After struggling with fatigue, dehydration and a lack of sugar in his blood in his 1995 Rolex Monte-Carlo Masters semi-final victory against Andrea Gaudenzi, the current ATP Chairman, Muster returned to the court just 24 hours later to face Boris Becker in the final. Becker led by two sets and held two match points at 6/4 in a fourth-set tie-break. But with help from a double fault on the first opportunity, Muster won four straight points before cruising to a 4-6, 5-7, 6-1, 7-6(6), 6-0 victory after three hours and 16 minutes. “I don’t know how I won the match,” said Muster. “After what happened yesterday, I didn’t think I could be able to play today. I would like to thank the medical service that got me ready to play.”

Sampras on Muster
“You just have to listen to him out there. He sounds like a bulldog who’s chewing on your leg and will not stop chewing, no matter what.”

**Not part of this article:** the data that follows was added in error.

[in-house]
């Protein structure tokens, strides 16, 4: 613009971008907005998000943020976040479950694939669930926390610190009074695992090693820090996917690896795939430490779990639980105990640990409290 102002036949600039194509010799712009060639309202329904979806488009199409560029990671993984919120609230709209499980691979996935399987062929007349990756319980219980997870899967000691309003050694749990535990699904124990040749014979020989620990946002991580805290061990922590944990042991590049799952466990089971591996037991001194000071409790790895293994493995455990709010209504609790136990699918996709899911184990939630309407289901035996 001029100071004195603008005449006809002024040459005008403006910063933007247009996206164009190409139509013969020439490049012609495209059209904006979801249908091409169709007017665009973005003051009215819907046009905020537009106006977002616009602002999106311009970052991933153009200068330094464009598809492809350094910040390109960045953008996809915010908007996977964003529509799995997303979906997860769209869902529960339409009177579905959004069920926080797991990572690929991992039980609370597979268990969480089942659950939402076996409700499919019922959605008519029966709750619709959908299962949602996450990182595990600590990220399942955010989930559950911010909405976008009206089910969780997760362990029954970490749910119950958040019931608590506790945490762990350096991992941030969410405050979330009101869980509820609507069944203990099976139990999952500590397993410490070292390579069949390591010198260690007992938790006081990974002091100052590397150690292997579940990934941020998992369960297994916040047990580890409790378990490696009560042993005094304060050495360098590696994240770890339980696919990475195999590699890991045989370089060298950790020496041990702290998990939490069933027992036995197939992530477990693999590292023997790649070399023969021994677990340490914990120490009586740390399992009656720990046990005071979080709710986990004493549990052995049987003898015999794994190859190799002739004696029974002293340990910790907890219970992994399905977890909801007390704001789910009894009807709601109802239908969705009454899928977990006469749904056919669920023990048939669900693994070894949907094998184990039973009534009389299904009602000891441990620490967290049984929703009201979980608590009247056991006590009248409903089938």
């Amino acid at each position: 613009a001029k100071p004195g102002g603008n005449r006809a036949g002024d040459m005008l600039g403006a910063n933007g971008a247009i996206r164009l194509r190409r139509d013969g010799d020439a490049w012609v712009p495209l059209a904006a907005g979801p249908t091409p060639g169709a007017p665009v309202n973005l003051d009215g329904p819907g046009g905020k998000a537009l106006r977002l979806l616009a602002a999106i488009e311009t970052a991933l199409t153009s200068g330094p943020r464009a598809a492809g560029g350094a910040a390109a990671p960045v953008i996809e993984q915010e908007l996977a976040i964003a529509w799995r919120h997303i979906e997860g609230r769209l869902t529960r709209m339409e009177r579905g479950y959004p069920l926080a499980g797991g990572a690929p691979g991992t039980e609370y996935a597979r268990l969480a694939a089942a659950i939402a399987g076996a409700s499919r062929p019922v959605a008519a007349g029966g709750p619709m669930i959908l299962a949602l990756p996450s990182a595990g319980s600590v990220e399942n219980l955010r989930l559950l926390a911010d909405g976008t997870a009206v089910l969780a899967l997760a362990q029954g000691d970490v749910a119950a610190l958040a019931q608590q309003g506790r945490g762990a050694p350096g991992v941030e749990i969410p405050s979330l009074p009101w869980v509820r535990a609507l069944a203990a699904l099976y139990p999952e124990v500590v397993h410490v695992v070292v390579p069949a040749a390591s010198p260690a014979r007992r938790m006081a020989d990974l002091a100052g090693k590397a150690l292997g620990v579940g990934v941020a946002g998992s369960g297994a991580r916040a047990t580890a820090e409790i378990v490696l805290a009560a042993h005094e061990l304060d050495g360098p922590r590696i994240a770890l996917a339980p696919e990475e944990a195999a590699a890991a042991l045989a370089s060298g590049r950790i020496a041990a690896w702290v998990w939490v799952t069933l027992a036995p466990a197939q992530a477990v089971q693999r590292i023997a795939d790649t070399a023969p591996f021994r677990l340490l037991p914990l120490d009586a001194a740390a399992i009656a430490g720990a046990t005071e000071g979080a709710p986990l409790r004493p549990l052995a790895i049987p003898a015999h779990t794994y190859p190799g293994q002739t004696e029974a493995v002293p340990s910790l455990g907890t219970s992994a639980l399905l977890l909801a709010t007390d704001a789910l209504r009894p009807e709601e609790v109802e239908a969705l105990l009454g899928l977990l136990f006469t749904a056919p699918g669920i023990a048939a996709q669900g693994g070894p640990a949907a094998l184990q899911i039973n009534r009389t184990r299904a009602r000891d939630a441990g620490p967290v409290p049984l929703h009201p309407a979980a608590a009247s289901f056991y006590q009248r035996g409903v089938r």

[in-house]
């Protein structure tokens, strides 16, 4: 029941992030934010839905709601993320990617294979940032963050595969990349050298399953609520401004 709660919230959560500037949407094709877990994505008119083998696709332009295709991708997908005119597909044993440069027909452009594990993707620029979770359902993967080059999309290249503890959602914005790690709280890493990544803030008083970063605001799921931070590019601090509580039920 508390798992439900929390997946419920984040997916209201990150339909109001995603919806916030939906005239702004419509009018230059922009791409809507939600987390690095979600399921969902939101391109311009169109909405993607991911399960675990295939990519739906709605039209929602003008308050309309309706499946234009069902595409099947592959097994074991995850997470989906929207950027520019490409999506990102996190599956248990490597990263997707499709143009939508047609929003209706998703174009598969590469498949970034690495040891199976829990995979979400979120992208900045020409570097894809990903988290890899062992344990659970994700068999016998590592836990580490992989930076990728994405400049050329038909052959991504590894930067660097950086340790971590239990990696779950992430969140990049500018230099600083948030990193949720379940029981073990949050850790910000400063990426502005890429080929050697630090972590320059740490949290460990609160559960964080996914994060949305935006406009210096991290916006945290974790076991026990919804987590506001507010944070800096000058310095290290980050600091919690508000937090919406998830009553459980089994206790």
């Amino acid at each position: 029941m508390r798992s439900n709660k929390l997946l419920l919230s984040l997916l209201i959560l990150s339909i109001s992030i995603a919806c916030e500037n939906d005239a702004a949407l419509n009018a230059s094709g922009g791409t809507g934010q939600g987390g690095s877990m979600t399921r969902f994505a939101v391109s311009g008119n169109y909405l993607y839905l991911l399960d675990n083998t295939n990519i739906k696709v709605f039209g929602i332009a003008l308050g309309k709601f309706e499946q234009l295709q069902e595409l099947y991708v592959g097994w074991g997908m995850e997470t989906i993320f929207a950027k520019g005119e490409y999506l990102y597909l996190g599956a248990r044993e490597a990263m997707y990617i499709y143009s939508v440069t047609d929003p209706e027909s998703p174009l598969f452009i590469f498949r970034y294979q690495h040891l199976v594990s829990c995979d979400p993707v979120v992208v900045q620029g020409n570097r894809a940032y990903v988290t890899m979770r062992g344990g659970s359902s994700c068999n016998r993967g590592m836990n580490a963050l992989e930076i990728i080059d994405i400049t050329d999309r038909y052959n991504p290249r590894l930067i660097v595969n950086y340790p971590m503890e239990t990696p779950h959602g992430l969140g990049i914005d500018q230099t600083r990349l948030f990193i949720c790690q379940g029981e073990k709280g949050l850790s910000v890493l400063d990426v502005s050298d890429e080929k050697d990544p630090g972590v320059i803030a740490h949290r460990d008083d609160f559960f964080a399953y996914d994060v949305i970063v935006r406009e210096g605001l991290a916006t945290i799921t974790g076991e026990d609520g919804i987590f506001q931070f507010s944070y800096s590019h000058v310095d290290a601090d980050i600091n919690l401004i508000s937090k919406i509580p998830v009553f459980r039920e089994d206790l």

Muster on Muster
“I have so many things to tell. I hope I can one day have grandchildren and they will ask me… I would love to tell them those stories. I think they are fantastic and they have been part of my life, but you can learn so much out of these situations. I really enjoyed what I did. I will never regret anything I did and that decision to become a tennis professional was the best decision I have ever made. There is a wish, there is a dream and sometimes there is success. You have just got to believe in it.”

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Broadcaster/Journalist Graeme Agars
The enduring image of Thomas Muster will always be the image of him sitting in a specially made chair, his left leg in a cast, hitting balls on a practice court. The hard-hitting Austrian found himself in his predicament after being injured in a freak accident in April 1989, just hours after winning his semi-final in Key Biscayne, Florida.